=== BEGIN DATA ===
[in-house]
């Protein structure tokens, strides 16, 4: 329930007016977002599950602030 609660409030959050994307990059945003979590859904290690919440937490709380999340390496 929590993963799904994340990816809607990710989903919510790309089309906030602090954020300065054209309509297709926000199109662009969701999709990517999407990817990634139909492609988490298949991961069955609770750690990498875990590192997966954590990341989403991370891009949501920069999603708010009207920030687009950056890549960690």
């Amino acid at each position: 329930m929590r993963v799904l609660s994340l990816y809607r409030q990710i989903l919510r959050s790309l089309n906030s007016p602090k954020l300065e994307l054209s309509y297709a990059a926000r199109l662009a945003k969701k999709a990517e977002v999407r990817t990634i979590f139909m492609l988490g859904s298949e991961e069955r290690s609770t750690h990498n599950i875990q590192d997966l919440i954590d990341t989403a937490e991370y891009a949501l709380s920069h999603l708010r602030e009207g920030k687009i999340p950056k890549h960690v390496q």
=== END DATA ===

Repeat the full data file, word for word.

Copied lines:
[in-house]
């Protein structure tokens, strides 16, 4: 329930007016977002599950602030 609660409030959050994307990059945003979590859904290690919440937490709380999340390496 929590993963799904994340990816809607990710989903919510790309089309906030602090954020300065054209309509297709926000199109662009969701999709990517999407990817990634139909492609988490298949991961069955609770750690990498875990590192997966954590990341989403991370891009949501920069999603708010009207920030687009950056890549960690």
């Amino acid at each position: 329930m929590r993963v799904l609660s994340l990816y809607r409030q990710i989903l919510r959050s790309l089309n906030s007016p602090k954020l300065e994307l054209s309509y297709a990059a926000r199109l662009a945003k969701k999709a990517e977002v999407r990817t990634i979590f139909m492609l988490g859904s298949e991961e069955r290690s609770t750690h990498n599950i875990q590192d997966l919440i954590d990341t989403a937490e991370y891009a949501l709380s920069h999603l708010r602030e009207g920030k687009i999340p950056k890549h960690v390496q």